With installed solar electricity capacity worldwide standing at 617.9 GW, MENA governments are staying focused on energy diversification with the help of large-scale projects.
In the UAE, Dubai is targeting the completion of a 5 GW facility by 2030 at the Mohammed Bin Rashid Al-Maktoum Solar Park. Abu Dhabi has “engaged” its second-largest solar project and is considering the roll-out of more units by 2025.

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62.7GW - Demand for electricity in Saudi Arabia in 2019

Morocco aims to reach 52 percent contribution by renewables in its energy mix by 2030. The figures for Tunisia and Egypt are 30 percent and 20 percent, respectively, by 2022.
Oman expects solar-power plants totaling 1.5 GW to come on stream by the end of 2022. Even Iraq, with all its political troubles and administrative paralysis, has not ignored solar power in drawing up plans for its future energy mix.
“Investments in renewable energy have reached billions in all Arab countries,” Mohammed Al-Taani, secretary-general of the Arab Renewable Energy Commission, said.
“Jordan is spending more on renewable energy, and we encourage people to have more independence with renewables by generating their own electricity to reduce their bills.”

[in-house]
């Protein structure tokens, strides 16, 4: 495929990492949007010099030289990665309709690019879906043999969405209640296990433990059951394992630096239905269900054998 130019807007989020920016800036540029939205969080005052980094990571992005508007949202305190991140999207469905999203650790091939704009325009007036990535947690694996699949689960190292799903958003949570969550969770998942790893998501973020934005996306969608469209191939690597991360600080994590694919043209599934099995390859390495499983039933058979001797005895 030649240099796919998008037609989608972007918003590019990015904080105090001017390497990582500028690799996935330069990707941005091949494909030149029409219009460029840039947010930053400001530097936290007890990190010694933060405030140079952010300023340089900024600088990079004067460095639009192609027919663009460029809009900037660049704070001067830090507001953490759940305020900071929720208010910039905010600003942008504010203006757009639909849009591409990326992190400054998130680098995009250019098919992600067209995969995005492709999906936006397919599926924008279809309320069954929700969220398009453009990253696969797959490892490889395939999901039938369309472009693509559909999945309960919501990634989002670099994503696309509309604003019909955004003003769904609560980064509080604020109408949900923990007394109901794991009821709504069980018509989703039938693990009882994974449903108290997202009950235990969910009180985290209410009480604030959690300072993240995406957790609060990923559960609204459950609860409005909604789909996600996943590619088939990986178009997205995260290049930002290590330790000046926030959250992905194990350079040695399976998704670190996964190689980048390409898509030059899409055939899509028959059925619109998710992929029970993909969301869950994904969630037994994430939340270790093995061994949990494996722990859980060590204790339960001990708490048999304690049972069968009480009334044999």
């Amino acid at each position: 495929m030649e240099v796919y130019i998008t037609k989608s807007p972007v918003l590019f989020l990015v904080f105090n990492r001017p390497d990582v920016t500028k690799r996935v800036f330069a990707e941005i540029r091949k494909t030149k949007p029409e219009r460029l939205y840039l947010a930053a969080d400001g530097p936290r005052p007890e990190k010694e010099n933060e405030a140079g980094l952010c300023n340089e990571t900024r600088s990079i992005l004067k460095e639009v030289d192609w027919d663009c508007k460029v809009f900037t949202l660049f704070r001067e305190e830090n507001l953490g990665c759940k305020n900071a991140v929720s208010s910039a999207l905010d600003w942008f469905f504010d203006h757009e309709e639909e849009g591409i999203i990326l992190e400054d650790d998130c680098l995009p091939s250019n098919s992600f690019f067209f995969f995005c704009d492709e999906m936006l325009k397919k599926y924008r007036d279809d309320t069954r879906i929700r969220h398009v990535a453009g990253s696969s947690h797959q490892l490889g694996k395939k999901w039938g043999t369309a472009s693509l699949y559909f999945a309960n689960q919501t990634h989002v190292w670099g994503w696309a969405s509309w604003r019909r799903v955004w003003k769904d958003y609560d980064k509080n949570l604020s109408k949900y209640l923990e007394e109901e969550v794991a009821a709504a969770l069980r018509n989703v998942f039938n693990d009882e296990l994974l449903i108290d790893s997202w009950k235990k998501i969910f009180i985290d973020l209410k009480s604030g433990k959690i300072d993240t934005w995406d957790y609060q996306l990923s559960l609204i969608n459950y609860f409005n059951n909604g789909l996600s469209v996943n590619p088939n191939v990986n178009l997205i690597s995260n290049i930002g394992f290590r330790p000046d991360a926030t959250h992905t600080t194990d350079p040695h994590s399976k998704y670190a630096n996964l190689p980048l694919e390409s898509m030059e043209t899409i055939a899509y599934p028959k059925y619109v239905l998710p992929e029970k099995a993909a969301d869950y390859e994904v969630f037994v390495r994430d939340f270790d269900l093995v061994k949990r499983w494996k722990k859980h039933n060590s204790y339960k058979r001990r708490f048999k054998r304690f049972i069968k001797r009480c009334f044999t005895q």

Nevertheless challenges remain when it comes to implementing projects in rural and isolated areas, according to Mustapha Taoumi, a technology expert at the EU-GCC Clean Energy Technology Network. “With regard to issues of power grid and access to the people, we have to prepare for everything and be ready to receive new technology because there are communities with little income and education,” he said.
“Then there is the challenge of implementation on the part of different actors and sectors. Social acceptance is also important as we come with new technologies and (information on) how to use them.
“We have to be innovative when it comes to financing the facilitation process. We have to be fair and democratic,” he said.
Although this is an exciting time for the region, governments will have to step up their efforts since they are still subsidizing the cost of power, Taoumi said.
“Technologies are evolving quickly, so decision-making must keep pace,” he said. “We could end up having smart meters in rural and isolated areas in two to three years.”